I have always been immature, in every respect.
Teachers noted it on my report cards, though academically I was fine. At my thirteenth birthday dinner, my parents asked the Chinese waiter to guess my age and he went with ten. Still got a free fried ice cream with a sparkler on it, but.
As a teenager I was behind my same-age peers in all respects – cried too easily, late to fill out, never had girlfriends, didn’t have a part-time job. I lacked confidence, was skinny and spotty, and these factors prevented me from grabbing opportunities that would have helped me to grow up.
Things became alarming when I was in my early twenties, at university and still as childish as ever. I even had zits! I was smart enough to realize my predicament but I had no idea what I could do about it. I knew that I needed experiences in order to grow up, but how could I get them? The independence of living away from home would have been perfect but I didn’t have enough money. The joys and pitfalls of dating would have been very helpful, but I was having no luck at all in that field. There’s always travel, of course – but again, no money.
I was stuck in a rut.
Finally life started moving forward, but at every stage since I have been in a state of conscious, though involuntary, immaturity. When I started proper work and lived with a girlfriend I thought I was finally grown up, but then she left me and I left the job and ran away to mess around overseas. Throughout my thirties I have lived like I was in my twenties, wandering here and there, taking up hobbies on a whim, being shamelessly promiscuous, and strenuously avoiding being held down by marriage, children, a mortgage, or anything else that creates grown-ups.
Now that I’m near forty I’ve realized that I will never grow up. I don’t want to. I’m not sure if this caused by underdevelopment of my prefrontal cortex, or an over-protected childhood, or something else. My best guess is that it is because I look at ‘adults’, ones who do all those grown-up things, and I see a lack of joy in their lives. I see with clear eyes the stress, the frustration, the whips and chains of marriage . . . it is not for me, and I turn away. No doubt dickycone and others will argue the opposite but that is my perception of the people I know personally.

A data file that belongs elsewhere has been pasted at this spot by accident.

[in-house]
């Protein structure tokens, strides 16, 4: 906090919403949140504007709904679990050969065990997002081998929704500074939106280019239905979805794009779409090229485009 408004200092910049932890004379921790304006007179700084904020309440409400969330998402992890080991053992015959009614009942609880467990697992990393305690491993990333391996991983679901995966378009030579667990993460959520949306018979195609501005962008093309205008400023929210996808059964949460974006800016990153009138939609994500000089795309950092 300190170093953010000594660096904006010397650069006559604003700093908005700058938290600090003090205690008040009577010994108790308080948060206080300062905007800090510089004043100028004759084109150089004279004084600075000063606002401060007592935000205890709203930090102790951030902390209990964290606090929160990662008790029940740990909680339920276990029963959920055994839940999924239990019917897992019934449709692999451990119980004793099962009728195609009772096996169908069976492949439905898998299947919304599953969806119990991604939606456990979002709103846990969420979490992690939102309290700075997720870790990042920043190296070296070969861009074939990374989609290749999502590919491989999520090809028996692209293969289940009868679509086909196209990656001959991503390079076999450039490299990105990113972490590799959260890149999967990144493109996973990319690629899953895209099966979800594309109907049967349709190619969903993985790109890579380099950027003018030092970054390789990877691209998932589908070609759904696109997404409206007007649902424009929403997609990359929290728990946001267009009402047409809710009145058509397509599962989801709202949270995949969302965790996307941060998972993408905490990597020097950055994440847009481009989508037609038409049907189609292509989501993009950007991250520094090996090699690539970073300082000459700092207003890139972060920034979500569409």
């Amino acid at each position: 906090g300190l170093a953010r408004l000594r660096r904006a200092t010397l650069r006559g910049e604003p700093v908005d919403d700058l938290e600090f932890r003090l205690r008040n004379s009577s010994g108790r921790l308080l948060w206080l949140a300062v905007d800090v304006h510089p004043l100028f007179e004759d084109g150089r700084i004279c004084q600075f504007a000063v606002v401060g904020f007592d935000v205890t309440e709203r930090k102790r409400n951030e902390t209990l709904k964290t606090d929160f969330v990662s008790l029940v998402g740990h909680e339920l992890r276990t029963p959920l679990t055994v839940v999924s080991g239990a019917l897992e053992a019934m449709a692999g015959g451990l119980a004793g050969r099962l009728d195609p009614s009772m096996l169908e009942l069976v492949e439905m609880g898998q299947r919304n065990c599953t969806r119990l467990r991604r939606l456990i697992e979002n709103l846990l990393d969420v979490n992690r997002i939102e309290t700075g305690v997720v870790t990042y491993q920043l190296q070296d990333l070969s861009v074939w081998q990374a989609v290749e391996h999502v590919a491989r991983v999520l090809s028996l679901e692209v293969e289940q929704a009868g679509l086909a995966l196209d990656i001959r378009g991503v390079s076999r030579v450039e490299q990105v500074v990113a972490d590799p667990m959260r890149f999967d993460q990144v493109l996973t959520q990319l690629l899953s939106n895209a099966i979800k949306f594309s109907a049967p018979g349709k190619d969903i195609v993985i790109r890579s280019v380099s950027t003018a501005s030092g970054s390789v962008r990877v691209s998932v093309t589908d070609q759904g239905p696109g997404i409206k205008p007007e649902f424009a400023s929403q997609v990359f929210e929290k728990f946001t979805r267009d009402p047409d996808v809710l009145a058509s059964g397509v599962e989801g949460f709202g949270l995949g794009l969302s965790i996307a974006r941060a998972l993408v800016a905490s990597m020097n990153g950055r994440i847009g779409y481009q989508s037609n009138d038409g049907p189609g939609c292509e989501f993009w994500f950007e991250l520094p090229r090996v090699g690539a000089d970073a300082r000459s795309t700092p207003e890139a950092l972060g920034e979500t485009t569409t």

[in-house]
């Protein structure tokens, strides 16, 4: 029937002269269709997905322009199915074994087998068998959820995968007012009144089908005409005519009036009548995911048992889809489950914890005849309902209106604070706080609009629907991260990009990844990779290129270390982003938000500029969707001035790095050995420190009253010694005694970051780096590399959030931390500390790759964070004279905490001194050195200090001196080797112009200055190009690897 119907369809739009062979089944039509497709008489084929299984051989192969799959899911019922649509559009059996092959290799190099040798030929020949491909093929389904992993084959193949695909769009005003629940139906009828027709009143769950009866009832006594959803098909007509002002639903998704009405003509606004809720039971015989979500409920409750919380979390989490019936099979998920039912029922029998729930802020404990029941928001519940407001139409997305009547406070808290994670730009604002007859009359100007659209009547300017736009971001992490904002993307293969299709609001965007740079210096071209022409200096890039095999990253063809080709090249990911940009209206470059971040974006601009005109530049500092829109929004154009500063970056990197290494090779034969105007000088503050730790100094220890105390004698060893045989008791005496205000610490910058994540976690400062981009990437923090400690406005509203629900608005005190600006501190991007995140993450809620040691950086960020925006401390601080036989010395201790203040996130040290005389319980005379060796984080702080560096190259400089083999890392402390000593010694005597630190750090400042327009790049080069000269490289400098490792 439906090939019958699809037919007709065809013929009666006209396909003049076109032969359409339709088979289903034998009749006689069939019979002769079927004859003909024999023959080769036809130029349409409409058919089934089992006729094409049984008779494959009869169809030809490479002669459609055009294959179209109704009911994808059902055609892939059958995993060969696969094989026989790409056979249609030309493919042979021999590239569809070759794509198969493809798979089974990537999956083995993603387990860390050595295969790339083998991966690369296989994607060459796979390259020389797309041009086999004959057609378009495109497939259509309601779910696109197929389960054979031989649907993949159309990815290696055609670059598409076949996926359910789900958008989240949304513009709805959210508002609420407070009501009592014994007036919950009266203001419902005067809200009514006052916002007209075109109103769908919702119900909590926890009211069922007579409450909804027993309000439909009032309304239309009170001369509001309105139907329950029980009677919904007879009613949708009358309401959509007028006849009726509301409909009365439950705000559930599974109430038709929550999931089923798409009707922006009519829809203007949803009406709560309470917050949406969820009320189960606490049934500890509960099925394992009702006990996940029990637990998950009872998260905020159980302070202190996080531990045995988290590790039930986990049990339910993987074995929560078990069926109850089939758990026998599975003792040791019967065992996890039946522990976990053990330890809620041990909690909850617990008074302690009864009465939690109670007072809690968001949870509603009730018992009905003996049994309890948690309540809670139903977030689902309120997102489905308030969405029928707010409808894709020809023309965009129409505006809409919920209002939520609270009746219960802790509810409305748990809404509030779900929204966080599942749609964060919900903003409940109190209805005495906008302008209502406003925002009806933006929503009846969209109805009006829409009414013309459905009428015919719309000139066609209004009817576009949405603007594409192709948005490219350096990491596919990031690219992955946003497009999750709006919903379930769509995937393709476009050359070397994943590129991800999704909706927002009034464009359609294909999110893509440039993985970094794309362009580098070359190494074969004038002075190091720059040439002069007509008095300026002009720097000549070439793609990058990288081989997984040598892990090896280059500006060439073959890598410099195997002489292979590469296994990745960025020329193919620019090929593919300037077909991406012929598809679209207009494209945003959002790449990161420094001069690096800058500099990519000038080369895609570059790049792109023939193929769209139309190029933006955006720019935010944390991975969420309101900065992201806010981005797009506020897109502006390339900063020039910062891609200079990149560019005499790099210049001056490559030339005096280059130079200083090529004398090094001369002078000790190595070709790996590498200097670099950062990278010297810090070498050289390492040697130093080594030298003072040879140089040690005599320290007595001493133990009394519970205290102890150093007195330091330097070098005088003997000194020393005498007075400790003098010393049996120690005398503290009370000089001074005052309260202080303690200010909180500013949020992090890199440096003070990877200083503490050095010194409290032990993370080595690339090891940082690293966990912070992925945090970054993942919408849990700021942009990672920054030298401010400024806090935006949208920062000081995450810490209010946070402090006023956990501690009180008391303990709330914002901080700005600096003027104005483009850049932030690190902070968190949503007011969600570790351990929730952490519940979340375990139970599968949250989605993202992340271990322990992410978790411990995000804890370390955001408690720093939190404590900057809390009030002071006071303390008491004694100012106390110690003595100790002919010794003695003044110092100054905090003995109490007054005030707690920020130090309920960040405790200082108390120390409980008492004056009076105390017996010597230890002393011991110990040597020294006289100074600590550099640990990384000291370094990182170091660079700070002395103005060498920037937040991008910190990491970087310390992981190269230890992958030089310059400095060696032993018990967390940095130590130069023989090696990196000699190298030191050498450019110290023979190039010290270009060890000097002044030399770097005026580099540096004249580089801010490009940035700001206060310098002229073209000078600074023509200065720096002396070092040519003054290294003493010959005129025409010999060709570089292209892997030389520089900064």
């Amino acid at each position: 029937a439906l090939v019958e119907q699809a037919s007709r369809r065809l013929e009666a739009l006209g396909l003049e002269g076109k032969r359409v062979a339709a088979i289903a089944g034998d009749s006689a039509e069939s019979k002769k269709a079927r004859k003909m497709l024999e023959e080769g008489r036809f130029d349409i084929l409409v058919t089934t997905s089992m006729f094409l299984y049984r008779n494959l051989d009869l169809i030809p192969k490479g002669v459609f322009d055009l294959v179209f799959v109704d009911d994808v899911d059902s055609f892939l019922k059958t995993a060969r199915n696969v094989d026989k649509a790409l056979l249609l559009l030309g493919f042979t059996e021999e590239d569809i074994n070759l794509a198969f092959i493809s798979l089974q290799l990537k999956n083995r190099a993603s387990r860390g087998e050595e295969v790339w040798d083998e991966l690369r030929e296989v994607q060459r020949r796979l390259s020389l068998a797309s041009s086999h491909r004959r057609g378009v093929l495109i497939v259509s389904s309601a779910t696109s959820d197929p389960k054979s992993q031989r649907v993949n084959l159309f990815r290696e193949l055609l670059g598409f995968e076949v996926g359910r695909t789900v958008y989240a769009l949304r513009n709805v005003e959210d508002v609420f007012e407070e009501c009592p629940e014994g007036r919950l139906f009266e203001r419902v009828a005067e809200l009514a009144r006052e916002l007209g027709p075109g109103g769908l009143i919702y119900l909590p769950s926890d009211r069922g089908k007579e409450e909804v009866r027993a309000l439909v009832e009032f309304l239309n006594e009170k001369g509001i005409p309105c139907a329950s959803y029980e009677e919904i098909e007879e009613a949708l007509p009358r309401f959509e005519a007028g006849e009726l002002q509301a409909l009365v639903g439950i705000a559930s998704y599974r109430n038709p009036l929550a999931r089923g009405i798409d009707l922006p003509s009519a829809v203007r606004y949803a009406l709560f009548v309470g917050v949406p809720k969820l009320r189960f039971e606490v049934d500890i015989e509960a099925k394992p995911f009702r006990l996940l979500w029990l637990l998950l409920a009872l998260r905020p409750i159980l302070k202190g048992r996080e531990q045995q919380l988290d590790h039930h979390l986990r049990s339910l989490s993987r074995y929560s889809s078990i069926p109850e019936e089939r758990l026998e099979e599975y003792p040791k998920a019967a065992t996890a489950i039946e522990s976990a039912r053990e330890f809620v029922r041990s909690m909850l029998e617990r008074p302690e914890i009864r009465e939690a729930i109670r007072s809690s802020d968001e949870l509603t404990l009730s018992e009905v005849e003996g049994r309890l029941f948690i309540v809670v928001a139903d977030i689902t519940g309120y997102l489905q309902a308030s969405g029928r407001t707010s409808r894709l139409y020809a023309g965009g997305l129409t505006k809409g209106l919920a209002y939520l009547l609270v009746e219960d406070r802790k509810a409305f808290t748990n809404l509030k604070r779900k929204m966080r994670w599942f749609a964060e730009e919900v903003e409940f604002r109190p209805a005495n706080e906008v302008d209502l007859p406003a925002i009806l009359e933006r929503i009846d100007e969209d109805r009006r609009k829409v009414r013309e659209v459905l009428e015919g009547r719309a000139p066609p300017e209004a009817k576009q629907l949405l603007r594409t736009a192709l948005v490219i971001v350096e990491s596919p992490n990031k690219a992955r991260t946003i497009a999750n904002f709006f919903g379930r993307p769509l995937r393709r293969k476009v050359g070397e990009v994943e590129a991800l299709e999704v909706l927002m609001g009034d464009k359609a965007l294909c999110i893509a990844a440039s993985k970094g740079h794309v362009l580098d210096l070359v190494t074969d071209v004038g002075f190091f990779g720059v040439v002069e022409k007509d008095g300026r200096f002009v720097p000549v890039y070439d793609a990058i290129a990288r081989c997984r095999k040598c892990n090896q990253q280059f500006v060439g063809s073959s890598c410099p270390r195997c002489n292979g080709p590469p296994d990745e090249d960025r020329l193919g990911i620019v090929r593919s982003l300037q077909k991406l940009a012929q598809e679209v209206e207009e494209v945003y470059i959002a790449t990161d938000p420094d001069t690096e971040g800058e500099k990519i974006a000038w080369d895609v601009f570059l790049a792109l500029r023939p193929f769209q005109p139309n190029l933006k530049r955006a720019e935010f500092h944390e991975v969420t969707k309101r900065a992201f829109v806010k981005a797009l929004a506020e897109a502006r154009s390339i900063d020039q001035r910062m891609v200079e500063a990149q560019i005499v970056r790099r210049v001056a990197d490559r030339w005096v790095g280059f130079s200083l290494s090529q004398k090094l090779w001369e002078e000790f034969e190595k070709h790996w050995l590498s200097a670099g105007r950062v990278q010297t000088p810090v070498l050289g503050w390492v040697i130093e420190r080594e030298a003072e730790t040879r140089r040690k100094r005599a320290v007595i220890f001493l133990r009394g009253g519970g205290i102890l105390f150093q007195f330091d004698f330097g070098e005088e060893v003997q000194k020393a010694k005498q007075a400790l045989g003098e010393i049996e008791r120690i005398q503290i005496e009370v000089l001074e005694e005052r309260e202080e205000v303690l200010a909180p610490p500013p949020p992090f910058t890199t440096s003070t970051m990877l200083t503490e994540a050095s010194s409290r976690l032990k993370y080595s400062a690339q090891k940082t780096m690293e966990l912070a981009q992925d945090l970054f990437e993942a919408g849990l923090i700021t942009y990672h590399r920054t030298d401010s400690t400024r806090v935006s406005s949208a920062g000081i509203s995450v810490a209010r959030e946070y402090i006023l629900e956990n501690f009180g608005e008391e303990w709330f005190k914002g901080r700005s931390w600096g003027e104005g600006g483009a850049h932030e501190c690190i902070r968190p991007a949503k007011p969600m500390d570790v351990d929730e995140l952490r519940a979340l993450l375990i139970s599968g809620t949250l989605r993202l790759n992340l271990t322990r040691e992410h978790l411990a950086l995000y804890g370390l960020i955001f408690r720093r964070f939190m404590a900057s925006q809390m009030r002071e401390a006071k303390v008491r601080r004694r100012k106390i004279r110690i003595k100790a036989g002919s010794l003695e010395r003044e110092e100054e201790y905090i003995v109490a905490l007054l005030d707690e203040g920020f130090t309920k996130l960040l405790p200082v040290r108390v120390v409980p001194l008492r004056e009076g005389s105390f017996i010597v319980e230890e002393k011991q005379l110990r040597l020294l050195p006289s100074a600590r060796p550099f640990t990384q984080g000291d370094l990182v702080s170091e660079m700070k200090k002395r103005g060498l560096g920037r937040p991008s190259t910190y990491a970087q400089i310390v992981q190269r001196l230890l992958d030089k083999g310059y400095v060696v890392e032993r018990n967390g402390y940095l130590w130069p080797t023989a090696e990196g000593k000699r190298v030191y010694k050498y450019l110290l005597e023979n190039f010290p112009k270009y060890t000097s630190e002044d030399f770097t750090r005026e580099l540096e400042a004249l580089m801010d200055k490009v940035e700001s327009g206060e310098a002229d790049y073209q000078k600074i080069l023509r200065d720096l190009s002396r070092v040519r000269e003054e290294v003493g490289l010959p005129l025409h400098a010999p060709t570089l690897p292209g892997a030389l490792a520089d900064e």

Others are now starting to note my immaturity in a way they never did before. I’ve always looked younger than I am, and in one’s thirties immaturity is quite common anyway, but now that I’m forty and have grey in my beard, the fact that I spend my time . . . well, no one really knows how I spend my time, except you. All they know is that I disappear all weekend, and when I reemerge on Monday they ask me what I did and I say, not much.
This is another reason for moving away from conventional employment. I’ve gotten away with my childishness for a long time, but now I’m starting to look like a weirdo. Perhaps I am a weirdo. I’m cool with that.
Some might suggest that I grow up by committing to an alternative path in life, like a life of study or contemplation or whatever. I don’t think so. I reckon that, at my age, only the experience of commitment, child-raising, and all that responsibility could possibly mature me any further. Or seek a high-level job. As I don’t intend to do those things, then I guess I will always be a bit of a child.
We must accept the consequences of our decisions.
What will happen to me next year? Will a life of freedom make me even less mature, make me backslide into my fifteen-year-old self? Time will tell.